In addition to lodging, the basic necessities of food and transportation must be satisfied. Again, language can be a barrier in these areas. Some restaurants have menus with English translations or photos. And some transportation modes like subways and buses may have information in Pinyin or English. In general, the closer you are to a large city like Beijing, the greater the ease with which you can get along on your own in China. Just take things in stride and don't allow anyone to take advantage of you by charging you too much money or convincing you to do something you don't want to do because they think you don't know any better.
Most people who visit China will want to stay in Beijing at least for a period of time. This is especially true for those who are interested in the Great Wall.
Staying in the city of Beijing is easy, and especially so for those who are willing to spend a reasonable amount of money for a decent hotel.
If you're willing to pay for a nice hotel, consider staying downtown near the main railway station. There are several hotels in the immediate vicinity that offer nice rooms and good service. This location offers easy access to trains, of course, and also to the subway.
If you're hoping to stay at a less expensive place but still want to be in the city, the Qianmen (前门) area has a lot to offer. In addition to being convenient to the subway, Qianmen is within walking distance of many Beijing attractions, including the Imperial Palace (Forbidden City), Tiananmen Square, Wangfujing shopping area, and more. This area has many hotels, hostels, and guest houses. It also has many restaurants, street vendors, bars, night clubs, and many entertainment possibilities. Also available at Qianmen are tour operators who can take you to other tourist sites, including several Great Wall locations.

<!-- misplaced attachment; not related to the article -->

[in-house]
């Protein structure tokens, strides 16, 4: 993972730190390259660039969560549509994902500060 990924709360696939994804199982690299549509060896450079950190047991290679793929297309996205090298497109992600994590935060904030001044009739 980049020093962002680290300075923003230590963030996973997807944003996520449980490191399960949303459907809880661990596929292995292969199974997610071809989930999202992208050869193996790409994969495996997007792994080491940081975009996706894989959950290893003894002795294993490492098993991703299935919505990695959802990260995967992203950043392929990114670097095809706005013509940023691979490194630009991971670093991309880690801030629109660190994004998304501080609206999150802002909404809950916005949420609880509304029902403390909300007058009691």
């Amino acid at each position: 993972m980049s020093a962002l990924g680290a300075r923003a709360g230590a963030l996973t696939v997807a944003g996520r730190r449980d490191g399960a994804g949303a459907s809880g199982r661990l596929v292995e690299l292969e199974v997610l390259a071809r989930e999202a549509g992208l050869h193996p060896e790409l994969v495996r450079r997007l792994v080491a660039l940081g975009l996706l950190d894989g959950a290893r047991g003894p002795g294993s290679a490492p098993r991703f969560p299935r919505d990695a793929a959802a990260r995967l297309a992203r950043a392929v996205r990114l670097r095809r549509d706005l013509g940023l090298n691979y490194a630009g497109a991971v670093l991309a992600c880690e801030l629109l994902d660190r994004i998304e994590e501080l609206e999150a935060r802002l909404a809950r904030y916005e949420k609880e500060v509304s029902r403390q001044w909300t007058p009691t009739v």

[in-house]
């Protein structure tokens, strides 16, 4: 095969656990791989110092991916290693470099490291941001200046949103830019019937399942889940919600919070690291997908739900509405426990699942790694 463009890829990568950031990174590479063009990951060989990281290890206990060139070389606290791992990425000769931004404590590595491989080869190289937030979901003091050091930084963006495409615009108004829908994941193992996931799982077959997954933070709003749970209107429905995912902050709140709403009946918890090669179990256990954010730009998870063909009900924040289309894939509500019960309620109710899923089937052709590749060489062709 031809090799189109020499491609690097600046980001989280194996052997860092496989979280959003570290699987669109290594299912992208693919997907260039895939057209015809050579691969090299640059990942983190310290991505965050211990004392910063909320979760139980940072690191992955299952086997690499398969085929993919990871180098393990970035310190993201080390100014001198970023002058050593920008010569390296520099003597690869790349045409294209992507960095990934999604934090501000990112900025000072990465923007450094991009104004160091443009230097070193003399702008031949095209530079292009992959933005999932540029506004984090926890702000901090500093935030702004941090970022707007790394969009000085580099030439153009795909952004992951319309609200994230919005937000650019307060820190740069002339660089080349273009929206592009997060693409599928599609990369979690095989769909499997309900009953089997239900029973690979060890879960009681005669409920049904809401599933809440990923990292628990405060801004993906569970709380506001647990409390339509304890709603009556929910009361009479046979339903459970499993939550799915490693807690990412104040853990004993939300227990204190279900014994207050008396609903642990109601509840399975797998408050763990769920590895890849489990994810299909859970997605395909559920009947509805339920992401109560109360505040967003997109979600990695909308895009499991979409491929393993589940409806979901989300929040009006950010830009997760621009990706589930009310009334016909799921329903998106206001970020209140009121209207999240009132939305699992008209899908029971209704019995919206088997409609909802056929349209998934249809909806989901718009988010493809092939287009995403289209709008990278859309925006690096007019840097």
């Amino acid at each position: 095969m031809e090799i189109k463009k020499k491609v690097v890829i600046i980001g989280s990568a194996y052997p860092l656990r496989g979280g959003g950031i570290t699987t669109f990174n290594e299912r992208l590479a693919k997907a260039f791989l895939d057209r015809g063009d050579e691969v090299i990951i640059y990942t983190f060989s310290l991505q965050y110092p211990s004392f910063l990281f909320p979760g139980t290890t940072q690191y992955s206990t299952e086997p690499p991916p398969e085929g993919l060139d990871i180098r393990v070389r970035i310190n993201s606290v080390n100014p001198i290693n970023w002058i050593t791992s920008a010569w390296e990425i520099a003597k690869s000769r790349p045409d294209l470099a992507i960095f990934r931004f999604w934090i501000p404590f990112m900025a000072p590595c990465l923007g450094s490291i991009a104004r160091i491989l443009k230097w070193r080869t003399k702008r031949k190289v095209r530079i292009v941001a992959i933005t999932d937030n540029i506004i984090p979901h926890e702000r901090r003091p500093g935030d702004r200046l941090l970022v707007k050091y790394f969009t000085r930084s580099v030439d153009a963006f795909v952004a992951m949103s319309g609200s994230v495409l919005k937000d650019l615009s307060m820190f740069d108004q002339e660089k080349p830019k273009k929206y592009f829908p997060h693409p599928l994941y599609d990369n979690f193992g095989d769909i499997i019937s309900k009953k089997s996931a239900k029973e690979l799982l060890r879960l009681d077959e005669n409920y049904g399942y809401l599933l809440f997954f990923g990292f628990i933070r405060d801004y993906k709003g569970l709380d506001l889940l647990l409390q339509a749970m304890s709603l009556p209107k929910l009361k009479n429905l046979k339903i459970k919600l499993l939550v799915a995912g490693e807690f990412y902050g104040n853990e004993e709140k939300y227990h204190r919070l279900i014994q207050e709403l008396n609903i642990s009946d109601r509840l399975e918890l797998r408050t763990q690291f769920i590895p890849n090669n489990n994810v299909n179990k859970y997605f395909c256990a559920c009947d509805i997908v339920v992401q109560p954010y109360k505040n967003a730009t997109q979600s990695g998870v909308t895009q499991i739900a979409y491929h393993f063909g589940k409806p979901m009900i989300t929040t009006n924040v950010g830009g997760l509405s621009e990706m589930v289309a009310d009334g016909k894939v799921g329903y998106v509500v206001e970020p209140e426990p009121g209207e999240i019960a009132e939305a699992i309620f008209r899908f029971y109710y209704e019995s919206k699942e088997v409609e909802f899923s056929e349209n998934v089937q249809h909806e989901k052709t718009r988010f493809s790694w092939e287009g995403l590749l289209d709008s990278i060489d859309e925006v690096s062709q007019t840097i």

A range of new boutique hotels are also opening in the Gulou and Sanlitun neighbourhoods, both of which are popular locations.
If you're serious about exploring the Great Wall for a period of time longer than a few days, you may want to get out of the city and stay further north, near the Great Wall. There are three basic choices; northwest of the city in Yanqing County, north of the city in Huairou District, or northeast of the city in Miyun County. The Yanqing location will provide you with access to many Great Wall locations including Juyongguan, Shuiguan, Badaling, Huajiayao, Bangshuiyu, Shixiaguan, Chenjiabao, Dayingpan, Shuitoucun, and Bijiashan. Staying in Huairou puts you in close proximity to many Great Wall locations from Qinglongxia all the way to Xishuiyu, and including the popular destinations of Mutianyu, Jiankou, and Huanghuacheng. The Miyun location puts you close to the Great Wall at Gubeikou, Jinshanling, Simatai, and Bailingguan.
In Yanqing County, the most upscale choice is the Commune at the Great Wall. This hotel features several separate buildings designed by prominent architects from various countries and is located near the Shuiguan Great Wall. The more economical choice is to stay at a guest house. There are several at both Shuiguan and at Chadaocun (Chadao Ancient Village) near the Badaling Great Wall. This village is a short walk west of the Badaling main entrance, just beyond the Badaling railway station. The village offers many guest houses from which to choose. They are reasonably priced and offer friendly accommodations and good food.